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Lately we’ve had a bunch of people asking us (especially first time home buyers!) what kind of fees they can expect to pay in addition to the purchase price of the house. Well we have put together a comprehensive list so everyone can get an idea of what they’re looking at in terms of total costs of buying a house.  Most people say to save roughly 1.5% of the purchase price of the house for closing costs. We think it’s probably a little bit safer to budget for 2%.  Here’s a breakdown:

-Lawyer: You’ll need a lawyer to take care of all the legal documents, transfer of ownership and disbursements needed to close the deal. A lawyer will also search title for you to ensure it is clear and free of encumbrances. If you’re buying a condo, it is also up to a lawyer to review the status certificate to make sure the condo corporation is in good standing. Budget $1000 to $1200 depending on area and whether or not you’re buying a condo. Your lawyer may also charge you another $150-200 to register your deed/mortgage.

-Home inspection: You’ll almost certainly want to have a home inspection (we would never advise our clients to go without one). During the home inspection, you’ll be able to determine the condition of the house you are buying and most of its elements.  As an additional benefit, you’ll also learn a ton about your future home and its inner workings! Budget $300-$450 depending on the size of the subject home.

-Land transfer tax: Land transfer tax will be payable in almost all cases when buying a resale property. To figure out your land transfer tax, just use our calculator. Keep in mind that first time buyers will receive a rebate of up to $2000 on that amount.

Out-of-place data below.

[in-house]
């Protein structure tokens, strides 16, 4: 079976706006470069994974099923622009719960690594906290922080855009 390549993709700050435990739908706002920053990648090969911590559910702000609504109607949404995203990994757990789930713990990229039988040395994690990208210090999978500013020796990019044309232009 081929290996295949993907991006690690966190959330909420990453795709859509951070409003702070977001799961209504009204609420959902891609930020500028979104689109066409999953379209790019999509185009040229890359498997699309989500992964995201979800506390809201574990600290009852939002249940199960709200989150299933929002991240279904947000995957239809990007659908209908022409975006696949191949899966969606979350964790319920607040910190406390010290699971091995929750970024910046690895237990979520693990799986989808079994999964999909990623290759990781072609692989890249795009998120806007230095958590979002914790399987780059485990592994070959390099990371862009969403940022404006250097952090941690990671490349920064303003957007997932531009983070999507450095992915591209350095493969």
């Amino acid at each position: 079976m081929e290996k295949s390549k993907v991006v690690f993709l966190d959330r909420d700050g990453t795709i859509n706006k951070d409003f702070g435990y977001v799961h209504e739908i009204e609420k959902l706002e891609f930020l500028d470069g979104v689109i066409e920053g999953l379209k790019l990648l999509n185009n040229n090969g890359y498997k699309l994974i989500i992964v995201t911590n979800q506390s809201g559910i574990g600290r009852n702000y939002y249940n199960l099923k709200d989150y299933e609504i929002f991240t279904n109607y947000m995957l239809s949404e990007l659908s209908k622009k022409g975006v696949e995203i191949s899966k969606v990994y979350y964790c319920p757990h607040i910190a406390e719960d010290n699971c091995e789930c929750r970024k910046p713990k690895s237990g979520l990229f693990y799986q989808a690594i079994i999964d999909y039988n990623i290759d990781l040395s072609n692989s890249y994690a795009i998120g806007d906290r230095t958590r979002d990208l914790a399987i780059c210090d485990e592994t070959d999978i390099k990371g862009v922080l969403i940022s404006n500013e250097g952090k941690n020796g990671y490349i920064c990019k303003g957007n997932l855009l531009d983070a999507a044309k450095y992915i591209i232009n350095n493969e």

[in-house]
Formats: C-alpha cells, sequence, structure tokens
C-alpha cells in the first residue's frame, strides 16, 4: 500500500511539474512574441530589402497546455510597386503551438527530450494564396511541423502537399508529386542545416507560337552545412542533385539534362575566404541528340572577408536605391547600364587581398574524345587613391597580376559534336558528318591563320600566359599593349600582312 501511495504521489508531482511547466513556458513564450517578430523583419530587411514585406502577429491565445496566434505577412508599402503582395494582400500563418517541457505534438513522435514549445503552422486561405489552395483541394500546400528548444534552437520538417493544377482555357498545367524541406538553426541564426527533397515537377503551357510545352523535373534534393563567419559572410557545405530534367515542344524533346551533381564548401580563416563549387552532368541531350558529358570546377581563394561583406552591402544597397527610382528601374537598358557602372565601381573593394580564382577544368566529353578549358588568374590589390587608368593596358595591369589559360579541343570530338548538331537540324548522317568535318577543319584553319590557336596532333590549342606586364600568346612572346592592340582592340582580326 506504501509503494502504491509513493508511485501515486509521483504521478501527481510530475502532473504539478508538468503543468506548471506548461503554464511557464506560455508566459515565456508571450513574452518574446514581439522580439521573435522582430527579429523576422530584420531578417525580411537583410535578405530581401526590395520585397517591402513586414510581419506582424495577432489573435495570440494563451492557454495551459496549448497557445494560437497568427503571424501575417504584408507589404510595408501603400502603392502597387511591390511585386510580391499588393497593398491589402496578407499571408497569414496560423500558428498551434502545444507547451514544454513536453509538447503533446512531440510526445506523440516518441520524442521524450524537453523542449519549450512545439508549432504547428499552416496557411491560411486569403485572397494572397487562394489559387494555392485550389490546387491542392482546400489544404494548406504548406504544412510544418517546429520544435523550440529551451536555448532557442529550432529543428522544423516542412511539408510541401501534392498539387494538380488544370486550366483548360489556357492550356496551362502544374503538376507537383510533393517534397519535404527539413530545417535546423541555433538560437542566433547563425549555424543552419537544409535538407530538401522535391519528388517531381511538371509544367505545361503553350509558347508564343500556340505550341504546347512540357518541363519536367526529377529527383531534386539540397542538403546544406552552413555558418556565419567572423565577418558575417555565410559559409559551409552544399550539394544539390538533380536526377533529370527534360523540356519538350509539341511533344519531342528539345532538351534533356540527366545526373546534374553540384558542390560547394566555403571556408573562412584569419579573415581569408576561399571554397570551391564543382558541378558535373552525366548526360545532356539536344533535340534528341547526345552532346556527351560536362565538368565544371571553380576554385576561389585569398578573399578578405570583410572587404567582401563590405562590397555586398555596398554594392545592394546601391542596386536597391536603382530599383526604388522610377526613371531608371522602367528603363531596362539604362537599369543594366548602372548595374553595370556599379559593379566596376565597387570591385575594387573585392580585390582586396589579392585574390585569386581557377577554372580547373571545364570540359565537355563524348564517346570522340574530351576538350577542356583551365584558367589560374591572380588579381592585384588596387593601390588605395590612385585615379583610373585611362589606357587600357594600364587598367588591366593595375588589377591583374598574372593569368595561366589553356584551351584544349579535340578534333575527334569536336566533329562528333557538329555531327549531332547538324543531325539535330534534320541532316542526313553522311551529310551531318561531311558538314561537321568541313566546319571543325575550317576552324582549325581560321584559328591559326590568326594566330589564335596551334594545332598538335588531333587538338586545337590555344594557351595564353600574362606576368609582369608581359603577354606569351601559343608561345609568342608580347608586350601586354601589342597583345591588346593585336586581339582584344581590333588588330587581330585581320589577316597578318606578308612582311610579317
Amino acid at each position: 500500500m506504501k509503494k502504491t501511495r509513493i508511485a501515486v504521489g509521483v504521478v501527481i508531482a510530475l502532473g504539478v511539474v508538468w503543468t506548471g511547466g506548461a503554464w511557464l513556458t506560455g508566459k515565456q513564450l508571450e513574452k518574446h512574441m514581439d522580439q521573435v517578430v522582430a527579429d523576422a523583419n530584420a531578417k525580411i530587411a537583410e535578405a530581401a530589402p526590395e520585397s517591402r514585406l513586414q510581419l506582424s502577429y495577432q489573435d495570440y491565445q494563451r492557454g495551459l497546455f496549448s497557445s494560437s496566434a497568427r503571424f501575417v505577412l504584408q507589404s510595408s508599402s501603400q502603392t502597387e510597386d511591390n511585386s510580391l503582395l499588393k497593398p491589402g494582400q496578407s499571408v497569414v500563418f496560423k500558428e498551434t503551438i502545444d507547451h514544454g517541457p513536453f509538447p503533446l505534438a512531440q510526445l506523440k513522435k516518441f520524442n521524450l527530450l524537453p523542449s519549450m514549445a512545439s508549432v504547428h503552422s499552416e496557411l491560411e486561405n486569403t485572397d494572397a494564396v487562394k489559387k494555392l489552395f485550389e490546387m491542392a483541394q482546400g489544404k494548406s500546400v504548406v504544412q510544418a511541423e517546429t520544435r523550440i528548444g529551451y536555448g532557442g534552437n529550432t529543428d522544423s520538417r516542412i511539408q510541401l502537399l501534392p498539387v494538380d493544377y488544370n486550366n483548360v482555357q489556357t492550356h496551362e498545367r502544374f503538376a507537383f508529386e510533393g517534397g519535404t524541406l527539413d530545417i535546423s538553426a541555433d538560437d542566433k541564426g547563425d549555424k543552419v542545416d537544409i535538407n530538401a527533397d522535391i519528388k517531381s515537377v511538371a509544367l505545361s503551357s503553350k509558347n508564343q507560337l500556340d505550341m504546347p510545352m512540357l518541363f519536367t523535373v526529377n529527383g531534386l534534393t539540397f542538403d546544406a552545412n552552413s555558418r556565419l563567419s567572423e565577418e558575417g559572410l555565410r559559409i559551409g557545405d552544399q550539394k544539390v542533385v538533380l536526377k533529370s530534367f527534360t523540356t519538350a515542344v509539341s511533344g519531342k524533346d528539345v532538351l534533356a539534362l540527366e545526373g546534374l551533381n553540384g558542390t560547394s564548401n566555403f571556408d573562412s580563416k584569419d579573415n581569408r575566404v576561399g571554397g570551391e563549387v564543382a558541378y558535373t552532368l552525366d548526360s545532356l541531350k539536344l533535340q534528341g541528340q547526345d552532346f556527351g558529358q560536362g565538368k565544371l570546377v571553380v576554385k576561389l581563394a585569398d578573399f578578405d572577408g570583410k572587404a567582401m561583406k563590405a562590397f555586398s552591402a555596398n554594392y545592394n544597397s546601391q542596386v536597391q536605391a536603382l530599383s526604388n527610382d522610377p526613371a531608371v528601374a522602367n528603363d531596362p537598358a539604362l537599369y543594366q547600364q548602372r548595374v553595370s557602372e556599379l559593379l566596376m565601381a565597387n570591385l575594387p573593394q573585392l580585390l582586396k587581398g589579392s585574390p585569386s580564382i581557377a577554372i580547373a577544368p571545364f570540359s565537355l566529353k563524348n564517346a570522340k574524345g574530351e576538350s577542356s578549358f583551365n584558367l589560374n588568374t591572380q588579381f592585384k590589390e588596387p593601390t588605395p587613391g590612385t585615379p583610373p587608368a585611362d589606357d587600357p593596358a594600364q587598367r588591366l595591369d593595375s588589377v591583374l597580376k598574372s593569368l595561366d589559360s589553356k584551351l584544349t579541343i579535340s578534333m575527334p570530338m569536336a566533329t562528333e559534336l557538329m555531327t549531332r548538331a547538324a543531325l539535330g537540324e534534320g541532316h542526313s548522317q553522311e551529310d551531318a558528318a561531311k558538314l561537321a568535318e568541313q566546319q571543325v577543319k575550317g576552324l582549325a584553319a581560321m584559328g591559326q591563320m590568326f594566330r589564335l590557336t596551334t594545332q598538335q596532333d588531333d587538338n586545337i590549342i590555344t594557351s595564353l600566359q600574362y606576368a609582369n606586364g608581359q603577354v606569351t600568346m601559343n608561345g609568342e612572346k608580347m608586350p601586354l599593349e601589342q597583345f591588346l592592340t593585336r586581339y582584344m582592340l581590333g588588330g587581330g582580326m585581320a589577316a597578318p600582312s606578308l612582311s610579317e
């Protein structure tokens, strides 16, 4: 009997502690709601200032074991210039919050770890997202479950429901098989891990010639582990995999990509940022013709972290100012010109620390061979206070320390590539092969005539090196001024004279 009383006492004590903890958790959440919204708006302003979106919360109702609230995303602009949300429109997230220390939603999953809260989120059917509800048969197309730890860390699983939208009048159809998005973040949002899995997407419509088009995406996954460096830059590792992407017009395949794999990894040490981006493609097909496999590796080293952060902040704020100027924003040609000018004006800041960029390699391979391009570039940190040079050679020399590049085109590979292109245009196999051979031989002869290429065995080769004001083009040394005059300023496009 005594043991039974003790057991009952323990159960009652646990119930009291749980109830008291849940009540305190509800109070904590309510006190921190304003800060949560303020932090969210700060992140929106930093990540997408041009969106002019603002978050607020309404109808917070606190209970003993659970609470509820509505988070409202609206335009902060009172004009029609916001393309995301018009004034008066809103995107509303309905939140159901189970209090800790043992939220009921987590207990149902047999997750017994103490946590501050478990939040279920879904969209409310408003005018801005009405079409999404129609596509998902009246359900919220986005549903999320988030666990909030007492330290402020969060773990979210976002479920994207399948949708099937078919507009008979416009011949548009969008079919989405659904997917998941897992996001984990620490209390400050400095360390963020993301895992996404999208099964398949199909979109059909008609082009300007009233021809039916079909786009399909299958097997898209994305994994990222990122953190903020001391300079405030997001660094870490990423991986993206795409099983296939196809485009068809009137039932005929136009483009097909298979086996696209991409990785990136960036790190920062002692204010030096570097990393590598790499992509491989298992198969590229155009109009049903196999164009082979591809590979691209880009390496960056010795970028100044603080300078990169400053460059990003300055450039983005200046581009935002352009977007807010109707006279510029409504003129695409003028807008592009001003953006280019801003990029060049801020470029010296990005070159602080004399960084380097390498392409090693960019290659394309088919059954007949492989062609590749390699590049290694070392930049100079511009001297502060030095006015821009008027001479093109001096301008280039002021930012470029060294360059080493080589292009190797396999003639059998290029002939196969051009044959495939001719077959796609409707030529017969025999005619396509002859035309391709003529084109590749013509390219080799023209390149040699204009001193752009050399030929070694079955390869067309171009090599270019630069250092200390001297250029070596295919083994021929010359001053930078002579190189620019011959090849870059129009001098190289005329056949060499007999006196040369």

-Hiring movers/Moving expenses: To hire a team of movers with a truck, you will be looking at roughly $800 to $1200, depending on the amount of things that you have needing to be moved and the distance of the move. If you prefer to do the move yourself, budget $50-$100 for a truck rental and a similar amount for beer/pizza for your friends!

-Status certificate: Only applicable to condo type properties. In some cases the seller will have to pay this expense, in others it will fall on the buyer. This will all depend on the contract your Realtor has prepared for you and your leverage in negotiations. Budget $100-$150 if the onus falls on you.

-Survey/Title insurance: While in many cases purchasing title insurance will eliminate the need of having an up-to-date survey, there are still times when it is required. For more about title insurance, read our previous article: Budget $250-$350 for title insurance. For an up-to-date survey, $500-$1000 is reasonable. Like a status certificate, the survey may be provided by the seller, this again will depend on negotiations by your Realtor and your leverage in the transaction.

-CMHC insurance premium: If you are putting down less than 20% of the purchase price of your home, you will be subject to a mortgage insurance premium of roughly 2.5-3% of the mortgage amount + PST.  This can be payed up front or added to your mortgage balance. For a CMHC calculator, please visit: To be noted: For a more complex or risky transaction your insurance might fall to another company and be slightly higher.

Obviously, the lower the cost of your home, the more of a % the closing costs will represent. Keep these in mind when shopping for your next property and budget accordingly.

Next time we discuss closing costs for sellers. Stay tuned!